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Daily Dose of iQ: Verizon Backing AT&T/T-Mobile Merger

Verizon CEO Lowell McAdam

Matt Jurek of TeckGoblin.com reports that Verizon CEO Lowell McAdam is supporting AT&T's controversial acquisition of T-Mobile USA.

"He warned that the Government has no choice but to let the deal go though unless they want to fix the current spectrum problems," writes Jurek. "He went on to say 'We need to be very thoughtful on what the impacts would be to the overall industry if this is a way to regulate the industry without actually passing regulation.'"

The current telcos need more wireless spectrum to continue expanding and operating efficiently so they have resorted to acquiring other companies, Jurek adds.

Verizon's defense of the merger shows forethought and critical thinking of the problem -- Verizon is facing the same challenges AT&T is facing. Soon, Verizon will likely be looking to increase its spectral reach as well.

The AT&T/T-Mobile merger has the opportunity to benefit both T-Mobile and AT&T customers by providing much better network access for all customers, through the increase in total network footprint. This should result in faster, more ubiquitous service with fewer dropped calls or dead spots. This is what consumers really want. Pricing is not likely to be affected as there are many cost savings to running a single network.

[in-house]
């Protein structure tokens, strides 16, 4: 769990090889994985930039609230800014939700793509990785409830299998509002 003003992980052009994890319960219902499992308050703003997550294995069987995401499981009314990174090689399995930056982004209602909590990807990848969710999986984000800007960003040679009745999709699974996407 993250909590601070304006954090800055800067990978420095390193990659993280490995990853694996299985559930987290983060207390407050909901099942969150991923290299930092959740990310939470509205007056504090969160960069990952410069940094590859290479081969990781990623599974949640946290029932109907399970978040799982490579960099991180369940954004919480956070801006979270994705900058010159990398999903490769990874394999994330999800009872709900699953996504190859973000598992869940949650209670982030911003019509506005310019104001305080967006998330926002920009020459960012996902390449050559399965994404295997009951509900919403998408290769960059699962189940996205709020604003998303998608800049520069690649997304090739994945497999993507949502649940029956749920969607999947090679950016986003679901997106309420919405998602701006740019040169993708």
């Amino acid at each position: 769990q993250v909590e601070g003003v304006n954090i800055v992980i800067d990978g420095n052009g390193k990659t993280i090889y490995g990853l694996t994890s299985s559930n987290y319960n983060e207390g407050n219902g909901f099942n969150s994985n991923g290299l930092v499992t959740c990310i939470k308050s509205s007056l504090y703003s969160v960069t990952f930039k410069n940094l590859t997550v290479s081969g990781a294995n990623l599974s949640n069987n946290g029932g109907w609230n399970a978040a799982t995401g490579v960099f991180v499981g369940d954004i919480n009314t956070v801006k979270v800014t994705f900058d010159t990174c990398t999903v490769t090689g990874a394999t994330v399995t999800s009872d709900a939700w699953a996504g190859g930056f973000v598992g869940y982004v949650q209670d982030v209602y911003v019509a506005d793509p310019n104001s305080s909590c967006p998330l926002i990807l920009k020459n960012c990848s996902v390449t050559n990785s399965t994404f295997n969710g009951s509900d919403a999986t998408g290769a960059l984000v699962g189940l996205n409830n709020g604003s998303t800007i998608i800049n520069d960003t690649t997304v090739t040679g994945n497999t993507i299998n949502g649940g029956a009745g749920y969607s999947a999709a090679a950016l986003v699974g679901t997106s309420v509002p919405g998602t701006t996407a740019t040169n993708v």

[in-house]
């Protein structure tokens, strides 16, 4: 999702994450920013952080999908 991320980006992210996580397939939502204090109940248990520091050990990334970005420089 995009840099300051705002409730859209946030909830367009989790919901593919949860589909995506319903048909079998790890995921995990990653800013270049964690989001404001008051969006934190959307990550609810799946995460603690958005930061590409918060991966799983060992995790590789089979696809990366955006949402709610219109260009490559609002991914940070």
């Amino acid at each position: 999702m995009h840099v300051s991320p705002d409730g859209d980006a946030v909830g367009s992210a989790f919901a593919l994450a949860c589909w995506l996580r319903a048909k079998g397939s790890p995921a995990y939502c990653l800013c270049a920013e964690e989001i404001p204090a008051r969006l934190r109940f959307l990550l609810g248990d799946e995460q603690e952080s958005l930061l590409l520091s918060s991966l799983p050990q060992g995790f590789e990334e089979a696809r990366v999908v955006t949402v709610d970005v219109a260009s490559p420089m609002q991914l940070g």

There is plenty of competition in the U.S. market and really, companies should not be competing on coverage. Ideally, for the consumer, all carriers would have the same coverage and the consumer would simply be free to move between carriers based on offerings, rather than being tied to whether the signal is good in the areas they frequent. In general, the U.S. is going to have to look at how other countries in Europe and Asia are dealing with spectrum. Possible alternatives can be shared or partnered networks.

Verizon's stance shows that this sort of merger is less about competition between carriers and more about spectrum and being able to service and handle the customer load. Large carriers are up against a wall where they want to build out their networks but are largely unable to do so within their constraints.

Verizon understands that competing on coverage area is not an end game strategy. The company has identified this as a true challenge affecting them and their customers. Verizon is simply not concerned about being able to compete with AT&T based on AT&T becoming a larger company.

As it stands, network quality is really what is holding U.S. cellphone service back.

Date: 
September/22, 2011